Avalara Taxrates > Blog > Sales Tax Rate Changes > More Texas towns tax telecommunications - Avalara

More Texas towns tax telecommunications, October 2016

  • Oct 11, 2016 | Gail Cole

 Now subject to local sales tax in more Texas locations.

As of October 1, 2016, the number of Texas tax jurisdictions imposing local sales tax on telecommunications services has increased.

Although state sales tax applies to these services in all jurisdictions, telecommunications services are exempt from local sales tax unless the governing body of a city, county, or special purpose district votes to tax them at the local level.

More than 500 jurisdictions in Texas already apply local sales tax to telecommunications services. The following jurisdictions tax these services as of October 1:

  • City of Dish
  • Jim Hogg County
  • East Aldine Management District
  • Fate Municipal Development District
  • Harris County Emergency Services District No. 47
  • Liberty County Emergency Services District No. 7
  • Montgomery County Emergency Services District No. 2 and No. 14
  • Williamson County Emergency Services District No. 3
  • Zapata County Assistance District

Determining rates

Rates for different types of telecommunications services are determined differently. For example, the local rate of tax for mobile telecommunications services is based “on the customer’s place of primary use, generally the residential or primary business street address.” For example, a salesperson based in Austin pays the Austin rate on all mobile calls, even when making calls from Houston or Dallas.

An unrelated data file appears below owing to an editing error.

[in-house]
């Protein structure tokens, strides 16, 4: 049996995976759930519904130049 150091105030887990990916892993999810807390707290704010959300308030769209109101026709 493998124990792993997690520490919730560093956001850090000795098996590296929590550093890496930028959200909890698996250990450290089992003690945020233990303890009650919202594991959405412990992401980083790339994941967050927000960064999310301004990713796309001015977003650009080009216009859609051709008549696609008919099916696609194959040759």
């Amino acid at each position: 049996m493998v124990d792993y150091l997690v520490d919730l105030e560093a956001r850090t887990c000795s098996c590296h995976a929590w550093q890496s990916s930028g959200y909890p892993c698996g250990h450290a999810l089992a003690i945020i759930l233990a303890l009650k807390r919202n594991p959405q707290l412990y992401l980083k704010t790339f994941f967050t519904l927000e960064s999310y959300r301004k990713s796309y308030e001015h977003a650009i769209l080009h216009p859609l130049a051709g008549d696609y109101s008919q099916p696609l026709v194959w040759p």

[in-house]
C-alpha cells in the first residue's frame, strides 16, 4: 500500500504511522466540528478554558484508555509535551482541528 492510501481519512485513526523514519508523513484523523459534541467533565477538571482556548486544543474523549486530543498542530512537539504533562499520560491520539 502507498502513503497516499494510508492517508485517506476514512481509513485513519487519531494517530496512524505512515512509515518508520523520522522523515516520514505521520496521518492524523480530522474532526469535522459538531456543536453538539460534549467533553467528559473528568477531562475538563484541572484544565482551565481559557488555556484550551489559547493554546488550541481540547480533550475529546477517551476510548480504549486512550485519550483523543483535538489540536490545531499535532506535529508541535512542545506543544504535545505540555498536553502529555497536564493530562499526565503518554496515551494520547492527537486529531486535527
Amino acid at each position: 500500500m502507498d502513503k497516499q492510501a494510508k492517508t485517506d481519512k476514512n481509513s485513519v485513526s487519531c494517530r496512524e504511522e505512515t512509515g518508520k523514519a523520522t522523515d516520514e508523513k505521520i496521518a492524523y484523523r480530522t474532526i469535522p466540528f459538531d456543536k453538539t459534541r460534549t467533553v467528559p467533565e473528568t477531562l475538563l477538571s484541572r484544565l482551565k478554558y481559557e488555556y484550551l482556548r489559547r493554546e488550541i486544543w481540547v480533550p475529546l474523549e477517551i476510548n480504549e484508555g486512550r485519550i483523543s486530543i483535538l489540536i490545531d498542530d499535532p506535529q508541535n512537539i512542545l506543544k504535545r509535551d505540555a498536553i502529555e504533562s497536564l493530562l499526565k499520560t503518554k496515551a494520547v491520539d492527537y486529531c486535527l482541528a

The rate for telecommunications services billed call-by-call or per transmission is based on the place where the call originates: “If a visitor in Houston calls someone on Beaumont and charges the call to their home phone in El Paso, Houston local tax is due.”

However, the local rate for calls “not billed call-by-call” is “determined by the customer’s place of primary use." Additional information is available through the Texas Comptroller of Public Accounts (Publication 96-339, revised October 2016).

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Sales tax rates, rules, and regulations change frequently. Although we hope you'll find this information helpful, this blog is for informational purposes only and does not provide legal or tax advice.
Gail Cole
Avalara Author
Gail Cole
Gail Cole
Avalara Author Gail Cole
Gail began researching and writing about sales tax in 2012 and has been fascinated with it ever since. She has a penchant for uncovering unusual tax facts, and endeavors to make complex sales tax laws more digestible for both experts and laypeople.